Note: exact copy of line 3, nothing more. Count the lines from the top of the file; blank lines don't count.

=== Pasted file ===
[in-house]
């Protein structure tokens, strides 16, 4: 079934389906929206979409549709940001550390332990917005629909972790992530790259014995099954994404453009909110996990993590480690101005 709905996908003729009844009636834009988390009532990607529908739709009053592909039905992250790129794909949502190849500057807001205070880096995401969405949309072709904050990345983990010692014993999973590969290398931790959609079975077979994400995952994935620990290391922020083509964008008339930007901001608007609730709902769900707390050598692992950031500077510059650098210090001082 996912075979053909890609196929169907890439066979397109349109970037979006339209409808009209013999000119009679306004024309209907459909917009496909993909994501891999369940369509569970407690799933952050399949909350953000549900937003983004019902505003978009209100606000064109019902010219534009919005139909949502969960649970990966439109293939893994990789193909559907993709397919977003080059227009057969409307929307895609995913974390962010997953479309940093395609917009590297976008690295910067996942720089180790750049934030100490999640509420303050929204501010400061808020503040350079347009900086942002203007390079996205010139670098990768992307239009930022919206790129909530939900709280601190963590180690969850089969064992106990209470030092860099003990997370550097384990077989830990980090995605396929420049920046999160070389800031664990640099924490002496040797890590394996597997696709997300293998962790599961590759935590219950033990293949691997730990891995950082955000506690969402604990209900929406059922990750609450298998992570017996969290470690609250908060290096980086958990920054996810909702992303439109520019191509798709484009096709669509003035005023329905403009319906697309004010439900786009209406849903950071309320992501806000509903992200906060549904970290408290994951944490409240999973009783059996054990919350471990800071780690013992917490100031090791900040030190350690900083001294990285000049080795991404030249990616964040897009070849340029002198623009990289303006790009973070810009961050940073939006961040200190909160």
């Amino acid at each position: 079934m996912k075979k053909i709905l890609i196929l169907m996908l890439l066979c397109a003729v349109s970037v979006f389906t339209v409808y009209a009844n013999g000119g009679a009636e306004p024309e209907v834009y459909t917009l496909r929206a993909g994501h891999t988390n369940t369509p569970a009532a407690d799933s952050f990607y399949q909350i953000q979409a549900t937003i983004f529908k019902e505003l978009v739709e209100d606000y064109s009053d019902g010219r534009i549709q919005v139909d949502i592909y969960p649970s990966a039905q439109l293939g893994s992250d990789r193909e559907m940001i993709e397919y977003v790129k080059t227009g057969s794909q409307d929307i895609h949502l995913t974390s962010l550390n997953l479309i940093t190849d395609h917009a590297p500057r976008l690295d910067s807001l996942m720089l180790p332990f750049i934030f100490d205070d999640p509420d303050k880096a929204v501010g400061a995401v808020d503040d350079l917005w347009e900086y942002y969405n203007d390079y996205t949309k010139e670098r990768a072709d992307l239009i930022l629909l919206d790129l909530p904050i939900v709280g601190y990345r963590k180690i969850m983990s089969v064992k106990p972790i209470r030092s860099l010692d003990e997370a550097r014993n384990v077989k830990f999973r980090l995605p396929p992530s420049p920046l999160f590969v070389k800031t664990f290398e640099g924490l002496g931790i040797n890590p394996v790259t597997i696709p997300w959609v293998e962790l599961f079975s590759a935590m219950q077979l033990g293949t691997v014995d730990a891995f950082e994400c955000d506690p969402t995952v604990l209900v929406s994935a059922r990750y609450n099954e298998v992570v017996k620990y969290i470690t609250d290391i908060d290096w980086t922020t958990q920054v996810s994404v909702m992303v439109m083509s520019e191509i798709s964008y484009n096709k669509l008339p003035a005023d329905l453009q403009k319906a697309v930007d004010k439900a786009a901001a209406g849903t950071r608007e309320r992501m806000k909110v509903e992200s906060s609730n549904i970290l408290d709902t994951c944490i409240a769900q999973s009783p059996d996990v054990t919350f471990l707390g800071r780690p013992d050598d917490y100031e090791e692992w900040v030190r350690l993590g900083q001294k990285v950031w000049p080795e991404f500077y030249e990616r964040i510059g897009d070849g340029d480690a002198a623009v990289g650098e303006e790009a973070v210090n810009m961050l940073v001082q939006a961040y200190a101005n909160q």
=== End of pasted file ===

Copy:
């Amino acid at each position: 079934m996912k075979k053909i709905l890609i196929l169907m996908l890439l066979c397109a003729v349109s970037v979006f389906t339209v409808y009209a009844n013999g000119g009679a009636e306004p024309e209907v834009y459909t917009l496909r929206a993909g994501h891999t988390n369940t369509p569970a009532a407690d799933s952050f990607y399949q909350i953000q979409a549900t937003i983004f529908k019902e505003l978009v739709e209100d606000y064109s009053d019902g010219r534009i549709q919005v139909d949502i592909y969960p649970s990966a039905q439109l293939g893994s992250d990789r193909e559907m940001i993709e397919y977003v790129k080059t227009g057969s794909q409307d929307i895609h949502l995913t974390s962010l550390n997953l479309i940093t190849d395609h917009a590297p500057r976008l690295d910067s807001l996942m720089l180790p332990f750049i934030f100490d205070d999640p509420d303050k880096a929204v501010g400061a995401v808020d503040d350079l917005w347009e900086y942002y969405n203007d390079y996205t949309k010139e670098r990768a072709d992307l239009i930022l629909l919206d790129l909530p904050i939900v709280g601190y990345r963590k180690i969850m983990s089969v064992k106990p972790i209470r030092s860099l010692d003990e997370a550097r014993n384990v077989k830990f999973r980090l995605p396929p992530s420049p920046l999160f590969v070389k800031t664990f290398e640099g924490l002496g931790i040797n890590p394996v790259t597997i696709p997300w959609v293998e962790l599961f079975s590759a935590m219950q077979l033990g293949t691997v014995d730990a891995f950082e994400c955000d506690p969402t995952v604990l209900v929406s994935a059922r990750y609450n099954e298998v992570v017996k620990y969290i470690t609250d290391i908060d290096w980086t922020t958990q920054v996810s994404v909702m992303v439109m083509s520019e191509i798709s964008y484009n096709k669509l008339p003035a005023d329905l453009q403009k319906a697309v930007d004010k439900a786009a901001a209406g849903t950071r608007e309320r992501m806000k909110v509903e992200s906060s609730n549904i970290l408290d709902t994951c944490i409240a769900q999973s009783p059996d996990v054990t919350f471990l707390g800071r780690p013992d050598d917490y100031e090791e692992w900040v030190r350690l993590g900083q001294k990285v950031w000049p080795e991404f500077y030249e990616r964040i510059g897009d070849g340029d480690a002198a623009v990289g650098e303006e790009a973070v210090n810009m961050l940073v001082q939006a961040y200190a101005n909160q």